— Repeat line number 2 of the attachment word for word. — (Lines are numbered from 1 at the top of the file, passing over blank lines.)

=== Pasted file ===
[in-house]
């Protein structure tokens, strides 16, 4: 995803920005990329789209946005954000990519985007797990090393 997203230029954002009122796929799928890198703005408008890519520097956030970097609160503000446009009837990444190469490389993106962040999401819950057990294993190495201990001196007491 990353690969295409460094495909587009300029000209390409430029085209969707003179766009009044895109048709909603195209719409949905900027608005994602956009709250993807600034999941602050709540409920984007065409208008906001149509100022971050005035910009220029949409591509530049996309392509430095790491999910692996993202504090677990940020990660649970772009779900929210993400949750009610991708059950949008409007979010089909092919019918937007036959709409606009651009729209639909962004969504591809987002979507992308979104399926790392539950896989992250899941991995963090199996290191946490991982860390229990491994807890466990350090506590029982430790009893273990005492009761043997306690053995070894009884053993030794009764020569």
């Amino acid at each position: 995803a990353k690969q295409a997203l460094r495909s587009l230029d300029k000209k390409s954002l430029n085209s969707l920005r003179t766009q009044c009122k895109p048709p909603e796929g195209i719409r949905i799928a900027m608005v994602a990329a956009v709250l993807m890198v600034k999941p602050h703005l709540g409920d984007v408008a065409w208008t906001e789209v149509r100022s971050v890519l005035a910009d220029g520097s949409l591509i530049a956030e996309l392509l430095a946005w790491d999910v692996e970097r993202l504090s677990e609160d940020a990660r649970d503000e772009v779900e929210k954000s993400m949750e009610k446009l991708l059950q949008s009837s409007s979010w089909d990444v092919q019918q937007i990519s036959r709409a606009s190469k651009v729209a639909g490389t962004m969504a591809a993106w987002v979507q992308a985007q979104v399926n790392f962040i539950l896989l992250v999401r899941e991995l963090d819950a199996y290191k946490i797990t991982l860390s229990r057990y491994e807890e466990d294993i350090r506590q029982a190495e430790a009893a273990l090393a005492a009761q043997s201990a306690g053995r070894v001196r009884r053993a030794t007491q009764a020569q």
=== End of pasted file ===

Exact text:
């Protein structure tokens, strides 16, 4: 995803920005990329789209946005954000990519985007797990090393 997203230029954002009122796929799928890198703005408008890519520097956030970097609160503000446009009837990444190469490389993106962040999401819950057990294993190495201990001196007491 990353690969295409460094495909587009300029000209390409430029085209969707003179766009009044895109048709909603195209719409949905900027608005994602956009709250993807600034999941602050709540409920984007065409208008906001149509100022971050005035910009220029949409591509530049996309392509430095790491999910692996993202504090677990940020990660649970772009779900929210993400949750009610991708059950949008409007979010089909092919019918937007036959709409606009651009729209639909962004969504591809987002979507992308979104399926790392539950896989992250899941991995963090199996290191946490991982860390229990491994807890466990350090506590029982430790009893273990005492009761043997306690053995070894009884053993030794009764020569």